This is the third and final book of the Musketeers Trilogy. Unfortunately I did not read the second book in the series so that may have tempered my comprehension of all of the events as they unfolded in this epic tale. Here is the first warning – this is NOT the movie… nowhere close, so if you are looking for that story, it’s not here. Second, the language in this can get a bit tedious, particularly the names, as everyone is called by different names though out the book (their musketeer name, their title, their real name, other names, etc) this makes it a bit hard to follow if you don’t catch on right from the beginning who is who and what all they may be called. Third warning – this is not a happy book, this is the final act of the musketeer saga, and when I say final, I mean it.
The story itself is very involving, especially if you already know and love our Musketeers. Aramis has a plan that involves swapping out the current king on the throne for his twin brother… his plans do not go well for him and the rest of the book involves the aftermath of this failed plot. As Aramis and Porthos run from the now very angry king, d’Artagnan struggles in his relationship with his friends and the king he now serves as the head of the Musketeers. Meanwhile Athos is suffering from his son – Raoul’s decision to run from the pain he feels over love lost, and join the army fighting in Africa.
Our four musketeers are getting on in the years, as are their servants. They are no longer the leap into battle, brash youths of the previous novels. They have grown and are now calculating, loyal, and honorable, their friendships are tested and their loyalty to the crown and country is put on the line. There is a tremendous amount of pain in this book, and death is around every corner. I won’t say that this was a favorite of mine, even though people love the ending and say that they cried when they read it. I sort of felt let down, that the musketeers should go out on such a huge failure (the man in the iron mask– only sits on the throne for an evening, then we never hear from him again, he is in no way a major character, he is only a catalyst for future events.) Though they fought bravely, I would really have liked for them to have truly won their last endeavor together.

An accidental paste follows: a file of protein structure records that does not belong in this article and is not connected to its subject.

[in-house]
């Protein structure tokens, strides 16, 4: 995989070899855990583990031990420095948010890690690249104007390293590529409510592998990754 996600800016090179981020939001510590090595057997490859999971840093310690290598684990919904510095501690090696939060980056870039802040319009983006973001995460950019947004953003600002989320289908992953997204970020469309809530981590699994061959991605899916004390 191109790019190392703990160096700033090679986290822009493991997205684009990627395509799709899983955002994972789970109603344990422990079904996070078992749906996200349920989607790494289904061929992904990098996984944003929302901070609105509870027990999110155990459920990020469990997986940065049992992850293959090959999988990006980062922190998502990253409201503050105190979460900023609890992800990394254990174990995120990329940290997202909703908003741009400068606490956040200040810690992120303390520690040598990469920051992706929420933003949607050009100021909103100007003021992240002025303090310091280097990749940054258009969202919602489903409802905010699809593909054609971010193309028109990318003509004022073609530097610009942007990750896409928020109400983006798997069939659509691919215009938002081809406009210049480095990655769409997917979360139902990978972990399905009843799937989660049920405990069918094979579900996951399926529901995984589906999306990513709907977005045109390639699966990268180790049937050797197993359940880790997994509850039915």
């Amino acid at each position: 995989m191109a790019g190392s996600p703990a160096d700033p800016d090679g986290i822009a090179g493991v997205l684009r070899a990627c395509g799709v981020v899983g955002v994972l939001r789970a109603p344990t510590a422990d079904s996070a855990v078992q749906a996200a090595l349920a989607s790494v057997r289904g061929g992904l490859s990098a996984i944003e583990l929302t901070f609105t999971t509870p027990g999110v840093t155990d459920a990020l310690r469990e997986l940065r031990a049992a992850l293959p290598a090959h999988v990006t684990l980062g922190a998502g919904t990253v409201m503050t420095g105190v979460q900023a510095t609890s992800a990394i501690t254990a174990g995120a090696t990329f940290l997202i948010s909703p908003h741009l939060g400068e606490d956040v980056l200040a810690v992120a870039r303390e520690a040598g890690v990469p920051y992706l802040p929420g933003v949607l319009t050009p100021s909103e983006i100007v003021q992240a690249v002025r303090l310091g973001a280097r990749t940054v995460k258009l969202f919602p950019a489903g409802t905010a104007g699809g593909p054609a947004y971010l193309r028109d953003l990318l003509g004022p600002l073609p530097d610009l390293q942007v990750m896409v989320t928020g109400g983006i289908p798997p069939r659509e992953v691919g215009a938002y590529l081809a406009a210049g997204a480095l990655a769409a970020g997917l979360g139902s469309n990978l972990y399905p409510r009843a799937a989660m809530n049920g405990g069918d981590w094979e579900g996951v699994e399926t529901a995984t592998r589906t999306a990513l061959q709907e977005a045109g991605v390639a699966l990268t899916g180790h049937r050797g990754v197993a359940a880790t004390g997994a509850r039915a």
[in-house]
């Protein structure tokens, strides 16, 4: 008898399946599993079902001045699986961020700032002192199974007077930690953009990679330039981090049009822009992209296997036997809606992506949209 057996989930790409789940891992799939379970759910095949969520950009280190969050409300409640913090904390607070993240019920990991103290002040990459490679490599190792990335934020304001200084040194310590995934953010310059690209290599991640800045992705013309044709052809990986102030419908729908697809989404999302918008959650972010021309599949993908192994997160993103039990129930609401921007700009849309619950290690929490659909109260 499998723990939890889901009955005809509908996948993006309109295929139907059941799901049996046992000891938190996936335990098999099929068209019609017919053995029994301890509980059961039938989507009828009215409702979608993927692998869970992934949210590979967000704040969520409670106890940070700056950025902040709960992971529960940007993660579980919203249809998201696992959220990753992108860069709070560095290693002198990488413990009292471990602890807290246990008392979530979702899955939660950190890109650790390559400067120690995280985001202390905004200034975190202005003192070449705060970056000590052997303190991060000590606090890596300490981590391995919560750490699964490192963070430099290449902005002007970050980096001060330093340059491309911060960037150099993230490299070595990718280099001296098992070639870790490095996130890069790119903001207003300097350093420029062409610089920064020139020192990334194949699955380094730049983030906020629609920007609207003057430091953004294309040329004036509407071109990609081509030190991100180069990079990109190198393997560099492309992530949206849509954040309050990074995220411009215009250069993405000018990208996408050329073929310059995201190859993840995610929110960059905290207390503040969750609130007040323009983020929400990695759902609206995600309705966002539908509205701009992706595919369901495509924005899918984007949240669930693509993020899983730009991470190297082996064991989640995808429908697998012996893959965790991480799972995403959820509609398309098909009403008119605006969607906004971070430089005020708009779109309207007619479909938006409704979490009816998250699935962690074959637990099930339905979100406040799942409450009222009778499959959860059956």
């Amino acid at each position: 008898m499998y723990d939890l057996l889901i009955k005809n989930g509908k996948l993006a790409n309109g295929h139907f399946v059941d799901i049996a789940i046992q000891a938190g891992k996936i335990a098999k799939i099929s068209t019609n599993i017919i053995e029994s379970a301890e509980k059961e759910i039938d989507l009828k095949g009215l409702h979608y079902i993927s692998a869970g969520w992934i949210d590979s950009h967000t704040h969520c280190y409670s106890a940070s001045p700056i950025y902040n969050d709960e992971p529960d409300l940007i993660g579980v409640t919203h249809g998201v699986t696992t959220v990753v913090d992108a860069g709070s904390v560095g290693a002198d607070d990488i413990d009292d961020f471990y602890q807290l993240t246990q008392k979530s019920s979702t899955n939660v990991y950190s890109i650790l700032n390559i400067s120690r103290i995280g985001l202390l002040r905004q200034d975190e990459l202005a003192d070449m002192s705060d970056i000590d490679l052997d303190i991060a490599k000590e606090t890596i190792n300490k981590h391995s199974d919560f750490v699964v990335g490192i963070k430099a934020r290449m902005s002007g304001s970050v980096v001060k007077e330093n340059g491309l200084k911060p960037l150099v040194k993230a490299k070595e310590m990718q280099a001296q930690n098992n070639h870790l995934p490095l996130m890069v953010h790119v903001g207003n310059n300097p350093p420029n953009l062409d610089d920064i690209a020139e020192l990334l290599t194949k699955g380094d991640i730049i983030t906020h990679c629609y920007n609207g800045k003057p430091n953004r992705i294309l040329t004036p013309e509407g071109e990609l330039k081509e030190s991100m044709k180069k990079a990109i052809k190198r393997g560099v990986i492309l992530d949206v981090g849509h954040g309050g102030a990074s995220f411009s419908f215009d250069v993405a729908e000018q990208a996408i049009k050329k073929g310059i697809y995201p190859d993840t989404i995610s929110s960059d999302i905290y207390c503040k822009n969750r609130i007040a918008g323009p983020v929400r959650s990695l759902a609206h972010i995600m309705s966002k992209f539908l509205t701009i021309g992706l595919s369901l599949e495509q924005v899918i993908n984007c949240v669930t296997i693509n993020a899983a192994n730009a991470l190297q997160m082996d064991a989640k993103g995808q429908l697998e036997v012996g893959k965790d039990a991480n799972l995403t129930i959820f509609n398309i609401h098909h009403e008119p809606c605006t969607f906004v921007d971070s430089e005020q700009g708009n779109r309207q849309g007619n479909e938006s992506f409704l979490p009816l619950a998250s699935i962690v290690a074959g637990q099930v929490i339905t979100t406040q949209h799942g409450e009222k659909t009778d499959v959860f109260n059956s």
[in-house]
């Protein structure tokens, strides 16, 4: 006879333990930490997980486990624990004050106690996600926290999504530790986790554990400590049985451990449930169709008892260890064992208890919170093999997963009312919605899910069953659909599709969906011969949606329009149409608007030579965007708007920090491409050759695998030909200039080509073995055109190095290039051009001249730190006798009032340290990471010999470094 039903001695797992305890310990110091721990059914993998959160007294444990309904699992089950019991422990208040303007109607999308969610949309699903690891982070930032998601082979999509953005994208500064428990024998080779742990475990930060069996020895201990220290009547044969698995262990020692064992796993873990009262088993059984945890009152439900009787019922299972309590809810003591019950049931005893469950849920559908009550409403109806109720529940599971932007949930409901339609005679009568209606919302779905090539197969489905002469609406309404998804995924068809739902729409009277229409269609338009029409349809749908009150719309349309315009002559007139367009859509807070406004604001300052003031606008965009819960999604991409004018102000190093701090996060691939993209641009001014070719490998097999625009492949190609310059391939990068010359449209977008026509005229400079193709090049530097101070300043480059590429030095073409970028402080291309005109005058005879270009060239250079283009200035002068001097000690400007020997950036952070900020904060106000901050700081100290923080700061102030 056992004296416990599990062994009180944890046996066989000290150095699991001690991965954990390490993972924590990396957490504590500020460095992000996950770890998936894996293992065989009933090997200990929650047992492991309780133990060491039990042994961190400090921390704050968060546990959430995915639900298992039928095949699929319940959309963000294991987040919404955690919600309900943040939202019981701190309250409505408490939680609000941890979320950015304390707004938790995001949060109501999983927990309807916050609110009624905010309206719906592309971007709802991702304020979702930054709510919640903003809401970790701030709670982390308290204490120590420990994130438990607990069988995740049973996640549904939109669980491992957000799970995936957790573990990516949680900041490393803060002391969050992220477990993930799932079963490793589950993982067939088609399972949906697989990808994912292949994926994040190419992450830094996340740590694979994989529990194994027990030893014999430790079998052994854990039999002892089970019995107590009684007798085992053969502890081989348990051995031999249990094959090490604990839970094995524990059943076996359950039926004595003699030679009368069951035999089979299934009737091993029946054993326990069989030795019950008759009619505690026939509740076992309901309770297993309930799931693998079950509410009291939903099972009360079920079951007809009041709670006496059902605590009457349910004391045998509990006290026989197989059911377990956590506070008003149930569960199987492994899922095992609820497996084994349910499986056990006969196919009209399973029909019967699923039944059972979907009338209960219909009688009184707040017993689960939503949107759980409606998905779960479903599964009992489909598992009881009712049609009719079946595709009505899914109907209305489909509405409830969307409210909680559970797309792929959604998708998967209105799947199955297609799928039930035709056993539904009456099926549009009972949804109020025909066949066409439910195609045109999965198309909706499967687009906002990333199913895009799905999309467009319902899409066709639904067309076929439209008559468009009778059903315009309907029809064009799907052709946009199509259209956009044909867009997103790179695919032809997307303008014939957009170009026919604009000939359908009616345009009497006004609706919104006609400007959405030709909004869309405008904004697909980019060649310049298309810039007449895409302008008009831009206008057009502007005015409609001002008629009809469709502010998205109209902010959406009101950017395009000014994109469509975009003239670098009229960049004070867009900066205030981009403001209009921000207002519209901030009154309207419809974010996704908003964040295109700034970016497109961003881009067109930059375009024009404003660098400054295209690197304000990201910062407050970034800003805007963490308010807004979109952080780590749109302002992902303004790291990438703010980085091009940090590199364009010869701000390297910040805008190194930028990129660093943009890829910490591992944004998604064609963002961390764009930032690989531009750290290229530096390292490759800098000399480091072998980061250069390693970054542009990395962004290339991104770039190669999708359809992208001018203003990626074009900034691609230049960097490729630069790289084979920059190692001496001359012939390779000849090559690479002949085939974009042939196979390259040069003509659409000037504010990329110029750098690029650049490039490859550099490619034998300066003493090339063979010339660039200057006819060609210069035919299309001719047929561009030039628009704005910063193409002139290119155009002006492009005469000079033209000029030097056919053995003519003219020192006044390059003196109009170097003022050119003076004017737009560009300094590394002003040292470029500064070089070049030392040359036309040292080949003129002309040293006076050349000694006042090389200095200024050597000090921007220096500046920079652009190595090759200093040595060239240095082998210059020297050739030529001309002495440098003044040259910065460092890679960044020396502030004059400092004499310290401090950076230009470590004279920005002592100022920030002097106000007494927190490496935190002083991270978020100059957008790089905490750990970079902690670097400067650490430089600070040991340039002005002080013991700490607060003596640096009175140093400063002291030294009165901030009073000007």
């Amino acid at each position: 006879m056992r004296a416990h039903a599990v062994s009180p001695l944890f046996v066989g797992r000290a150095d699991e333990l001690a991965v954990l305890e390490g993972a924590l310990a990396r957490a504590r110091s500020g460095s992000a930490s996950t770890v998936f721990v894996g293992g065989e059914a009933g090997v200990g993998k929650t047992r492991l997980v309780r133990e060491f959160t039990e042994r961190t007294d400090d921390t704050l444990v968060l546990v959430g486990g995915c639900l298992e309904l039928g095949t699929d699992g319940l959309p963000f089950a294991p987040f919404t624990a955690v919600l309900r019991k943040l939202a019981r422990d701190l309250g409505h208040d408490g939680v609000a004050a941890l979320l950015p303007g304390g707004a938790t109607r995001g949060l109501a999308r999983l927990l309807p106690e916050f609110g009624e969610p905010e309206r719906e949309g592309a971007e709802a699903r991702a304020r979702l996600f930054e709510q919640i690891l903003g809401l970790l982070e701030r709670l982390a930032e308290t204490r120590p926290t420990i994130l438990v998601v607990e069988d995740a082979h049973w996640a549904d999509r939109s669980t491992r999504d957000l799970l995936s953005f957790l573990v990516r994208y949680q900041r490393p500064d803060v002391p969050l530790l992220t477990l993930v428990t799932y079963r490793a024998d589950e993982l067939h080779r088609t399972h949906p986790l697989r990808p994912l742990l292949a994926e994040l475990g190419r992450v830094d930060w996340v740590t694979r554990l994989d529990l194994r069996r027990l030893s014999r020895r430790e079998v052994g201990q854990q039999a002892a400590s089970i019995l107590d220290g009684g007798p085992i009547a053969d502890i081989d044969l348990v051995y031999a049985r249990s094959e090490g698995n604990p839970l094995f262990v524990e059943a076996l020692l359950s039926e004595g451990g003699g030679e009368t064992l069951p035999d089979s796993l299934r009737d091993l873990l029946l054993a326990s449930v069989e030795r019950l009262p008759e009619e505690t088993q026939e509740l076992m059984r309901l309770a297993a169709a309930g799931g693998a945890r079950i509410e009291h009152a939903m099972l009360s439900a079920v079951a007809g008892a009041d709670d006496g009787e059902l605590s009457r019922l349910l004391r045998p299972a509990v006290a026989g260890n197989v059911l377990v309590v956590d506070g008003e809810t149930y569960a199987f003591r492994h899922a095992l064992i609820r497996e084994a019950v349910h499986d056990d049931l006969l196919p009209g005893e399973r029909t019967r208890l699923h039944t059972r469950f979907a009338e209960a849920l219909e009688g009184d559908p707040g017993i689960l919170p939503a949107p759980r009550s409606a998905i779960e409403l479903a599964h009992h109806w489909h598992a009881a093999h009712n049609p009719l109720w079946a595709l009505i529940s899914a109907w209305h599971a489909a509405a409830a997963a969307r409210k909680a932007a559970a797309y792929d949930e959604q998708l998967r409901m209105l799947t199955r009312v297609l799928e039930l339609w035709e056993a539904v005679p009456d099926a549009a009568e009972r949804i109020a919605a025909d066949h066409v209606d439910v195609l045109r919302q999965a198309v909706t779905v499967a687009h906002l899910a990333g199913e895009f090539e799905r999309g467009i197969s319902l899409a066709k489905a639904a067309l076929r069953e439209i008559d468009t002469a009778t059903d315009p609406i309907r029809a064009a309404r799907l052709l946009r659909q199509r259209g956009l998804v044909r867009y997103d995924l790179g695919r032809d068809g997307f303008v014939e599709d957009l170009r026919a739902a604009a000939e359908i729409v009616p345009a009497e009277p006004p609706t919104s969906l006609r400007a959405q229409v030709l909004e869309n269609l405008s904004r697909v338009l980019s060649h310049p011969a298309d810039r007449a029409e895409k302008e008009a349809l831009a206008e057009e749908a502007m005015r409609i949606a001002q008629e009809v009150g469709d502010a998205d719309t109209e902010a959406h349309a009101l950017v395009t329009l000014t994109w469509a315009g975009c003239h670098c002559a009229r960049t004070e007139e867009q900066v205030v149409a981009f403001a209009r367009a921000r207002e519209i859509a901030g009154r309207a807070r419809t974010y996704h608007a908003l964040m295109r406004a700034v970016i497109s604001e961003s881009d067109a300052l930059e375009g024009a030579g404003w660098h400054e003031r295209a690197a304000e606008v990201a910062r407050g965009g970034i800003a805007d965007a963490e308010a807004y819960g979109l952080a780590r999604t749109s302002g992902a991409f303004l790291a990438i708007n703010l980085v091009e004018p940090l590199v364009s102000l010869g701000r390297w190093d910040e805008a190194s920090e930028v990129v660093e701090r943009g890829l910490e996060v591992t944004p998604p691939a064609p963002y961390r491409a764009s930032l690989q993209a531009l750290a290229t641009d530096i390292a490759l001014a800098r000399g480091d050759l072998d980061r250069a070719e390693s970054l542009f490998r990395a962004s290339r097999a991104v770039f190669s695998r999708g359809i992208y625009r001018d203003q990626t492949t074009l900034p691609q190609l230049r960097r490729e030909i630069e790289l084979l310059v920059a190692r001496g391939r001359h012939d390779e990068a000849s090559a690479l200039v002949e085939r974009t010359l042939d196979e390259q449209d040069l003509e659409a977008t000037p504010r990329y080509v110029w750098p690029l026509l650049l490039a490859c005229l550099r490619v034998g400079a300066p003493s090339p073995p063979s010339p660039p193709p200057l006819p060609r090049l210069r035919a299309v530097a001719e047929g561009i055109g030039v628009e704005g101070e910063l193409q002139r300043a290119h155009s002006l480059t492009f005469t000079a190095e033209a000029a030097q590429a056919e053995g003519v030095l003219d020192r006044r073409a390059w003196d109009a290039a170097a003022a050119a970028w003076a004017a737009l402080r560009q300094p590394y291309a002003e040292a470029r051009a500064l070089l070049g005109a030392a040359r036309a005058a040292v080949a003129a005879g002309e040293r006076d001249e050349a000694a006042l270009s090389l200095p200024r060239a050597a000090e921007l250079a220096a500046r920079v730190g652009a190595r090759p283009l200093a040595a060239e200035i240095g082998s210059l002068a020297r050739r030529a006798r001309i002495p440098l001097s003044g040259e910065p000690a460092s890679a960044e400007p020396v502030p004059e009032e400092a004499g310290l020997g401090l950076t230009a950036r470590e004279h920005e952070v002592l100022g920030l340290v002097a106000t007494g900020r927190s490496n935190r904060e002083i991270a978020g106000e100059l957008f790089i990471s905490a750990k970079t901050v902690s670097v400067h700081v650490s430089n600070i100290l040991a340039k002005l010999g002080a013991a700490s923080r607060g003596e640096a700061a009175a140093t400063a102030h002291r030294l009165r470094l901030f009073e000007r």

In all I am glad I read this book, but was often frustrated by the episodic nature of the writing which at times made if very hard to follow. I also was a bit disappointed in the amount of time spent on characters that seemed to have little purpose to the forward progression of the story. In the end, I would have to say… I liked the movie better, it was just more fun and really felt like the musketeers that I knew and loved rather than the individuals who were in this book. Only Porthos truly retained his nature from the first several books. Still, I would advise any lover of literature to give this book a chance. Perhaps a different translation would be better advised than this one.